Samples of various lens densities

The refractive index of lenses refers to the light bending properties of the specific material. The more “dense” the material, the higher the refractive index. For example, Air has a refractive index of 1. And pure water has a refractive index of 1.33, and the densest clear material known to man is a diamond, which has a refractive index of 2.4. the higher refractive index also means the specific material reflects light more, as the light cannot enter it easily due to the increased density of the material, that is why diamonds “sparkle” as they do because they reflect the light more. The Refractive index of Glass ranges from 1.53, to 1.9.

The Flint Glass which has the higher refractive index Is heavier than normal glass due to the higher specific gravity of the material. In Plastic, the refractive index ranges from 1.498 (CR-39 plastic) to 1.74 (a specific variety of high-index plastic). So, for the same prescription power and lens design, a lens made of CR-39 plastic will be the thickest lens available, and a 1.9 high-index glass lens will be the thinnest. The higher index lenses on the downside tend to reflect light more, and for this reason it is essential to treat the surfaces of these lenses with an Anti-reflective coating.


Tints of virtually any color can be applied to lenses. Lighter, fashion tints are often used for cosmetic purposes to enhance a wearer's looks. Darker tints allow the wearer to use the lenses as sunglasses. Color can be added to a lens as a solid tint, where the entire lens has the same color density, or as a gradient tint, where the color density is darkest at the top of the lens and gradually fades to clear or nearly clear at the bottom.

Different colors can be applied to lenses for different purposes. Yellow is often added to a lens to enhance contrast, especially in overcast conditions, making it a popular tint for hunters and for driving at night, but specifically during the twilight times just after sunset, and just before sunrise. Green, Green/grey, Grey, and Brown tints used in varying densities depending on user preference, are the most popular for sunglasses. Various slight shades are sometimes added to lenses where the user needs them for a specific purpose. Some users find relief from a slight tint when working in an office, specifically when using a computer most of the day.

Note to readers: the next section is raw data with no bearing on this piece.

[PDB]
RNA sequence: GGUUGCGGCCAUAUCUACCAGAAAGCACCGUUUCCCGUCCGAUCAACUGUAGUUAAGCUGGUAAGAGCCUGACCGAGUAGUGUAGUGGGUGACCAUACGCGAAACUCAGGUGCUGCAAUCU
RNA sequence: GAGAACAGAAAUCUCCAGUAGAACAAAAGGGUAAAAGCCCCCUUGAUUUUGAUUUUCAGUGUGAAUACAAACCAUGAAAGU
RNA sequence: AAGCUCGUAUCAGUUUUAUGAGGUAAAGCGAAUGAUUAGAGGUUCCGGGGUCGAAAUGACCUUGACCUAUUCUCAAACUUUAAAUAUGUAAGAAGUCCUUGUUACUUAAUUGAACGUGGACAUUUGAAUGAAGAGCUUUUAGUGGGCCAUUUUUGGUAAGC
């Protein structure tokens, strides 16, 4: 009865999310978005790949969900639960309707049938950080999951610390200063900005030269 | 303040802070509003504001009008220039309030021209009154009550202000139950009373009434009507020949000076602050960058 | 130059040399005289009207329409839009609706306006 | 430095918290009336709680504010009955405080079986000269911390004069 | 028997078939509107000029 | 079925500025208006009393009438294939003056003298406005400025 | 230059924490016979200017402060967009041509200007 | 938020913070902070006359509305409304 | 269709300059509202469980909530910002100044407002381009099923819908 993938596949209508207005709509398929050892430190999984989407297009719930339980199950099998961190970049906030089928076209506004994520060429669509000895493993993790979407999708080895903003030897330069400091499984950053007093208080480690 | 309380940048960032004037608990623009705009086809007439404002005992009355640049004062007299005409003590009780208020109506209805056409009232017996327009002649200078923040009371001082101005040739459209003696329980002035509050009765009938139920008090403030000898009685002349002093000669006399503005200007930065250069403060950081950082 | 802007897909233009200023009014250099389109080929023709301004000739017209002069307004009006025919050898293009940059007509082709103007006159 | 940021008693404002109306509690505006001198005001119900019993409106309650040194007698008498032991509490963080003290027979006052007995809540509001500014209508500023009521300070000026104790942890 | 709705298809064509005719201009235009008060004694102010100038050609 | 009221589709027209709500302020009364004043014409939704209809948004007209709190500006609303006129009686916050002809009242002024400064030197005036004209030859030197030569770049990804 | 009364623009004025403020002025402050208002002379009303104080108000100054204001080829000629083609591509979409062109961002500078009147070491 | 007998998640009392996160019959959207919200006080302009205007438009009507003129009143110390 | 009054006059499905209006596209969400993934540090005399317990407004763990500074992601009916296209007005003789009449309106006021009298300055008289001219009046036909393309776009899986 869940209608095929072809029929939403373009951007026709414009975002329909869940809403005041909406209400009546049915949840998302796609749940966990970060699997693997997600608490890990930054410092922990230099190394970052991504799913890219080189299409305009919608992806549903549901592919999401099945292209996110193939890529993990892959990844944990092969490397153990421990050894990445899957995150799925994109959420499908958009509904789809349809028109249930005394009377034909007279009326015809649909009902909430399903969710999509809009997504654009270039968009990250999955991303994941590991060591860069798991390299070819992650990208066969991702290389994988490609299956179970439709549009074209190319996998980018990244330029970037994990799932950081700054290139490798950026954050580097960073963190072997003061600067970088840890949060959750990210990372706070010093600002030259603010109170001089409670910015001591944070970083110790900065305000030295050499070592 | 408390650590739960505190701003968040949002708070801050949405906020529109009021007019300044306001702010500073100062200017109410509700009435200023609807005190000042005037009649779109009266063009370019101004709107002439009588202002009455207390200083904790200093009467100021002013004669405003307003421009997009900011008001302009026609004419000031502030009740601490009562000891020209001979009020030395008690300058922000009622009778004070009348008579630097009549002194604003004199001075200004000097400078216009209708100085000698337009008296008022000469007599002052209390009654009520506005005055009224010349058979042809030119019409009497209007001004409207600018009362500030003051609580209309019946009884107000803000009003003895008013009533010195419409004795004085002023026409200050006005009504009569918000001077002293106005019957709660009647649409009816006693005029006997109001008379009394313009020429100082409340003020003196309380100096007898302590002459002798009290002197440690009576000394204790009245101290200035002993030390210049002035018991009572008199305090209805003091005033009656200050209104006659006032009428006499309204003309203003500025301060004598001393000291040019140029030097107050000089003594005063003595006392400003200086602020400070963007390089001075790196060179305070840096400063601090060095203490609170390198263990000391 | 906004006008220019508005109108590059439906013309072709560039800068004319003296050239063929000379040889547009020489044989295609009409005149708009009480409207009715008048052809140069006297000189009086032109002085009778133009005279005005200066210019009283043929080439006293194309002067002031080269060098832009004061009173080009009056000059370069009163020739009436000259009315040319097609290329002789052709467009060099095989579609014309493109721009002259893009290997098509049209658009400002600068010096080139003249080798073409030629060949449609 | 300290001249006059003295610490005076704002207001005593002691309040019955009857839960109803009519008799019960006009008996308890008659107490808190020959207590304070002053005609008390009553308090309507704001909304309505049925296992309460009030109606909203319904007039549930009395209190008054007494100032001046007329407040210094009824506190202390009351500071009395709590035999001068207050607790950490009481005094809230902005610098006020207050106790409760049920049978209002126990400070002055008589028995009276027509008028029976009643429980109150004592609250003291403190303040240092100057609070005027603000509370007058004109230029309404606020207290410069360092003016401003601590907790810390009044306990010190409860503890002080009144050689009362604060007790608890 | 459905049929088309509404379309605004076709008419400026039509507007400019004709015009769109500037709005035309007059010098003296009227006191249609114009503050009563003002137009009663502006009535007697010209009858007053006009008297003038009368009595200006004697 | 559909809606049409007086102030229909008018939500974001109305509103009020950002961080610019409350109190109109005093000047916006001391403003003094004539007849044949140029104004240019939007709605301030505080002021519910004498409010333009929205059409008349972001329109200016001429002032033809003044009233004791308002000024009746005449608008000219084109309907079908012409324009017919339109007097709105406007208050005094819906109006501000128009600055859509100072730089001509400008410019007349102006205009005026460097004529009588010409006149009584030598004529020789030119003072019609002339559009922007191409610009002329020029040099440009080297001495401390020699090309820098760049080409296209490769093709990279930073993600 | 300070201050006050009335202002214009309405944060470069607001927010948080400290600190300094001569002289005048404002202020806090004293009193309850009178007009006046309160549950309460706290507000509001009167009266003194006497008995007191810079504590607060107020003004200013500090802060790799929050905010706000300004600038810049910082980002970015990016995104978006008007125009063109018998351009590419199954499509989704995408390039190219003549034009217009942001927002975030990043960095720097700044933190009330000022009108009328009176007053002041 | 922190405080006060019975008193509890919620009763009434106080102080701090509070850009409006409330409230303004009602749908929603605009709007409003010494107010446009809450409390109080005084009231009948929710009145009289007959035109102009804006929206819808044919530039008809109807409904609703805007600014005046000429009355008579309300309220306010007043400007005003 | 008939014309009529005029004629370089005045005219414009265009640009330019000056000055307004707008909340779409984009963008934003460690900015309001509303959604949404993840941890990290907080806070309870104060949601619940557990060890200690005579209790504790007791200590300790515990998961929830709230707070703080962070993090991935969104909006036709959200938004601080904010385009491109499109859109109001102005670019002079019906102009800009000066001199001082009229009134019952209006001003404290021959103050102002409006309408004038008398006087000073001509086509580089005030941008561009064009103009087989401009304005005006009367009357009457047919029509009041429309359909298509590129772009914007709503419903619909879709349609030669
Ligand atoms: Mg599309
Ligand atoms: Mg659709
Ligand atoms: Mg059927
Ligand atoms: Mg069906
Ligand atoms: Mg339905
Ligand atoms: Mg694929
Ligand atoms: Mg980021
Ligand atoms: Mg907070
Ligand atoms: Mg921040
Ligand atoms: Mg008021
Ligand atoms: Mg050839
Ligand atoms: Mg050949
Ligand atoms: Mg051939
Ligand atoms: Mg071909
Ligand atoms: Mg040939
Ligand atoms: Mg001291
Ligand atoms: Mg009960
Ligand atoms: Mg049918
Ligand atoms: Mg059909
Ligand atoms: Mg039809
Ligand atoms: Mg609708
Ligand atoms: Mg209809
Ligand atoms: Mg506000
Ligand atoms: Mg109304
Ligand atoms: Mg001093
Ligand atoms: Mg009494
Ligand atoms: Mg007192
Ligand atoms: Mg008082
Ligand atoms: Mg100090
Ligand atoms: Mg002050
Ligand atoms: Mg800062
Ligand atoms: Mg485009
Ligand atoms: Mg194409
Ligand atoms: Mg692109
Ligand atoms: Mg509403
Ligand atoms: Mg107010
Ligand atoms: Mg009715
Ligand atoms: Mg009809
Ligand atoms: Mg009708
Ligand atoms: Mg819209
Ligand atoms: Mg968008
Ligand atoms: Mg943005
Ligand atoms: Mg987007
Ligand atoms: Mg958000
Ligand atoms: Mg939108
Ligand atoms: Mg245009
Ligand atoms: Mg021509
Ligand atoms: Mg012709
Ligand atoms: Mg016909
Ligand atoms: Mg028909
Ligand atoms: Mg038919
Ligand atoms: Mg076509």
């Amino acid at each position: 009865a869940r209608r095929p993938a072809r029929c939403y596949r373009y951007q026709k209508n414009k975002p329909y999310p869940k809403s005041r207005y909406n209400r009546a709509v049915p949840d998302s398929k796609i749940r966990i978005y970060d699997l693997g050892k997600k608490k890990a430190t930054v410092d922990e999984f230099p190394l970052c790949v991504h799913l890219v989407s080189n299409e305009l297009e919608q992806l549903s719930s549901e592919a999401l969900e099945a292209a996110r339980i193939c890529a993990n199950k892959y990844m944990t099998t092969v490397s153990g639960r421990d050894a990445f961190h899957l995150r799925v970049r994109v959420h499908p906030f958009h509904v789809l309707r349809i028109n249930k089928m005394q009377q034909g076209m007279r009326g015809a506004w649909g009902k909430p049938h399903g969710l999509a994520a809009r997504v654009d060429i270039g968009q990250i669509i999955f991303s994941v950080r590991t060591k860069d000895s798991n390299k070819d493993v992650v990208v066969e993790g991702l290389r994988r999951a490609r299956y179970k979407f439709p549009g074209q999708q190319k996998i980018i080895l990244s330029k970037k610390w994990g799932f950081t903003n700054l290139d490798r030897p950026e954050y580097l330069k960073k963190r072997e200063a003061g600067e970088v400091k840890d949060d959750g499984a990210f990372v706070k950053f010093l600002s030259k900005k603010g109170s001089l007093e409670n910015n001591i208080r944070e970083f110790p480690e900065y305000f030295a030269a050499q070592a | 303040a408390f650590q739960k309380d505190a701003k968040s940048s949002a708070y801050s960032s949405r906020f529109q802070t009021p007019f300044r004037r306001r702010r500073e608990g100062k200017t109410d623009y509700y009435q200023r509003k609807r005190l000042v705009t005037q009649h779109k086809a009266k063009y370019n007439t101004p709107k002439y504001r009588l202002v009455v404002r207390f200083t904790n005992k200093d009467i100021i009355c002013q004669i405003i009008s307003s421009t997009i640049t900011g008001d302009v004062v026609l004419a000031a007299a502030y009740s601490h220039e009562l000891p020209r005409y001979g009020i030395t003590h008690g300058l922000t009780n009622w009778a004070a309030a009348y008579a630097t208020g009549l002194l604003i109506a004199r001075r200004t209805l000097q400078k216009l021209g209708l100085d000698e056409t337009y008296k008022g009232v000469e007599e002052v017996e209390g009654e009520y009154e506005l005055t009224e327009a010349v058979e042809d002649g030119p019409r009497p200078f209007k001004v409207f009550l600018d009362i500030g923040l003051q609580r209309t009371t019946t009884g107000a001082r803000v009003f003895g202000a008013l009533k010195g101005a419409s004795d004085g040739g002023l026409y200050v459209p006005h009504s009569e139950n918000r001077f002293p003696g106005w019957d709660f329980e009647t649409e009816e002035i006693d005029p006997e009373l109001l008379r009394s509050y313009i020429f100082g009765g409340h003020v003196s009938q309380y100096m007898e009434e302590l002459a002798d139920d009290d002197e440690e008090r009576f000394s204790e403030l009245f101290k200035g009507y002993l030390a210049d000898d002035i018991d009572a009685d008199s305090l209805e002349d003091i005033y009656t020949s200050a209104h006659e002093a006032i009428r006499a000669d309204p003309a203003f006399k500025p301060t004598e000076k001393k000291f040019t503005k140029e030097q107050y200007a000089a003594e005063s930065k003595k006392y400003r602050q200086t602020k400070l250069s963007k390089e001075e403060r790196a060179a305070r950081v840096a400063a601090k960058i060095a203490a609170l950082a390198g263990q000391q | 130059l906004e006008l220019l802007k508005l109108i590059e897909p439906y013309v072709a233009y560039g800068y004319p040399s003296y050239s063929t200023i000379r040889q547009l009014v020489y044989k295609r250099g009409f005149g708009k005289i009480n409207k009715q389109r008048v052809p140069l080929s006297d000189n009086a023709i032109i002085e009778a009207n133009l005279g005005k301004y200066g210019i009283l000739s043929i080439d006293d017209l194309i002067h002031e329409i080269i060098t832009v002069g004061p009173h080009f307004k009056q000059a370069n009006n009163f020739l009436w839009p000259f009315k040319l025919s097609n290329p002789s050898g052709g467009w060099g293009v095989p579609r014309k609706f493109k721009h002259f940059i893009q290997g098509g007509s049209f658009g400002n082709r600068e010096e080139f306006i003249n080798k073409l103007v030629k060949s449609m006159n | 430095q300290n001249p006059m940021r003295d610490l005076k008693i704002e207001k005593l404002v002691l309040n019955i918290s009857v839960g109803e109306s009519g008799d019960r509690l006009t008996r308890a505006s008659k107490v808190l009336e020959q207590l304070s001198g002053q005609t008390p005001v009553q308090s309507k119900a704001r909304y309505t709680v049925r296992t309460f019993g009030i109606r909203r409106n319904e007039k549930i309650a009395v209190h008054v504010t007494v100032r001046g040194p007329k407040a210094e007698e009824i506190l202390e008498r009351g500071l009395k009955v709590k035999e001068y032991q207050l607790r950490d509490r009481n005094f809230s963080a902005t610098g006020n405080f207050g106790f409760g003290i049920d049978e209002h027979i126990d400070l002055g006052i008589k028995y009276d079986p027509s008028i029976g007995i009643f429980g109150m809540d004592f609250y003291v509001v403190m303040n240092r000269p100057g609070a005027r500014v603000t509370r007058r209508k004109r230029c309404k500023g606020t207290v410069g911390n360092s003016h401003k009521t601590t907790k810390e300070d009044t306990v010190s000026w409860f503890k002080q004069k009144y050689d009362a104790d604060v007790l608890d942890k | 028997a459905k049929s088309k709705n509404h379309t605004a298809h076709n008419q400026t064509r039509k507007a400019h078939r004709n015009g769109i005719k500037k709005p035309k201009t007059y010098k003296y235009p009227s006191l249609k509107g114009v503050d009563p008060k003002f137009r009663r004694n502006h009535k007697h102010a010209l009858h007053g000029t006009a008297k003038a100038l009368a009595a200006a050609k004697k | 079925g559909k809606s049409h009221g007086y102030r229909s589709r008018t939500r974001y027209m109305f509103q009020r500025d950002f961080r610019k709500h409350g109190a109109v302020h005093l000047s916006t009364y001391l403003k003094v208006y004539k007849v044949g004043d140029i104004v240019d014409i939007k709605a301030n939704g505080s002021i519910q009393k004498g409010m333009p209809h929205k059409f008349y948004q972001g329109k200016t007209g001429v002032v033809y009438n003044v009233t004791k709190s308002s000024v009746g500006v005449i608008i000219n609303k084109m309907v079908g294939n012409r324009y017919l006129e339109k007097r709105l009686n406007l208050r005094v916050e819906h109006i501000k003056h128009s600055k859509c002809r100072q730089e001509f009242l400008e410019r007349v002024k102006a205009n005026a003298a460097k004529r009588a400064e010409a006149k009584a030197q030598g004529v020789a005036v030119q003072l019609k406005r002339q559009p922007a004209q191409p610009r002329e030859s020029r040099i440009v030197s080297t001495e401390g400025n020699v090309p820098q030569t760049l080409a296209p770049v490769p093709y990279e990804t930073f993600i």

Cumulative exposure to the sun's harmful ultraviolet (UV) radiation over a person's lifetime has been associated with age-related eye problems including cataracts and macular degeneration. For this reason, people should protect their eyes from UV beginning in early childhood.

An ultraviolet protective coating can be applied to plastic lenses to block out the harmful Ultraviolet rays. Polycarbonate and nearly all high-index plastic lenses have 100 percent UV protection built-in, due to absorptive characteristics of the lens material. Anti-reflective coating (also called "AR coating" or "anti-glare coating") improves vision, reduces eye strain and makes your spectacles look more attractive. These benefits are due to the ability of AR coating to virtually eliminate reflections from the front and back surfaces of your lenses. With reflections gone, more light passes through your lenses to optimize your vision with fewer reflections and ghost images (especially at night), the lenses look nearly invisible.

Apart from the optical benefits, this enhances your appearance by drawing more attention to your eyes and helping you make better "eye contact" with others. All lightweight plastic lens materials have surfaces that are significantly softer and more prone to scratches and abrasions than glass lenses. Polycarbonate is the softest lens material, but is also the most impact-resistant. All plastic and high-index plastic lenses require a factory-applied anti-scratch coating for adequate lens durability. Most of today's modern anti-scratch coatings (also called scratch coats or hard coats) can make your lenses nearly as scratch-resistant as glass.